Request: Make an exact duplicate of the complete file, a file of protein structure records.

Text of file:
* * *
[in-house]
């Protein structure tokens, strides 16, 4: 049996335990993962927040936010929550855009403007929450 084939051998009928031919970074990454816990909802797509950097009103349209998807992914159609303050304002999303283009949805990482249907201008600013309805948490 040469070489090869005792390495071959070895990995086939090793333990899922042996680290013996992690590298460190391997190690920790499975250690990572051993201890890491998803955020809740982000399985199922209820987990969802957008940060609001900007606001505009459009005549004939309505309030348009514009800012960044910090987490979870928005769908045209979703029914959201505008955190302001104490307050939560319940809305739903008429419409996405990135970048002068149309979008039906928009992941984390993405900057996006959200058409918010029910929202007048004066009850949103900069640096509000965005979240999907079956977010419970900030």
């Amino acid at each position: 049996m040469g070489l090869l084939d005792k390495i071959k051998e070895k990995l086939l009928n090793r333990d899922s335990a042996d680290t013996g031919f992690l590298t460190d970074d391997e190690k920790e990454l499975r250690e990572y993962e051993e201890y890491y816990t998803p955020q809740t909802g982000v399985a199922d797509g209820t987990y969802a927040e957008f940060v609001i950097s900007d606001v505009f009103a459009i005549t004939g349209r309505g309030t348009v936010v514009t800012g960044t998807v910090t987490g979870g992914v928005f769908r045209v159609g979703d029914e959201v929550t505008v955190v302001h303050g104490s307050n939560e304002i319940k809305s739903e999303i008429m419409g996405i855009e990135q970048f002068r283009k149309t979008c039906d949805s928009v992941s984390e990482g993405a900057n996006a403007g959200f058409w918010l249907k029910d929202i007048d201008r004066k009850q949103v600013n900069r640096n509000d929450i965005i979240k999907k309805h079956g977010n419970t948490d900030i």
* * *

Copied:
[in-house]
């Protein structure tokens, strides 16, 4: 049996335990993962927040936010929550855009403007929450 084939051998009928031919970074990454816990909802797509950097009103349209998807992914159609303050304002999303283009949805990482249907201008600013309805948490 040469070489090869005792390495071959070895990995086939090793333990899922042996680290013996992690590298460190391997190690920790499975250690990572051993201890890491998803955020809740982000399985199922209820987990969802957008940060609001900007606001505009459009005549004939309505309030348009514009800012960044910090987490979870928005769908045209979703029914959201505008955190302001104490307050939560319940809305739903008429419409996405990135970048002068149309979008039906928009992941984390993405900057996006959200058409918010029910929202007048004066009850949103900069640096509000965005979240999907079956977010419970900030």
């Amino acid at each position: 049996m040469g070489l090869l084939d005792k390495i071959k051998e070895k990995l086939l009928n090793r333990d899922s335990a042996d680290t013996g031919f992690l590298t460190d970074d391997e190690k920790e990454l499975r250690e990572y993962e051993e201890y890491y816990t998803p955020q809740t909802g982000v399985a199922d797509g209820t987990y969802a927040e957008f940060v609001i950097s900007d606001v505009f009103a459009i005549t004939g349209r309505g309030t348009v936010v514009t800012g960044t998807v910090t987490g979870g992914v928005f769908r045209v159609g979703d029914e959201v929550t505008v955190v302001h303050g104490s307050n939560e304002i319940k809305s739903e999303i008429m419409g996405i855009e990135q970048f002068r283009k149309t979008c039906d949805s928009v992941s984390e990482g993405a900057n996006a403007g959200f058409w918010l249907k029910d929202i007048d201008r004066k009850q949103v600013n900069r640096n509000d929450i965005i979240k999907k309805h079956g977010n419970t948490d900030i």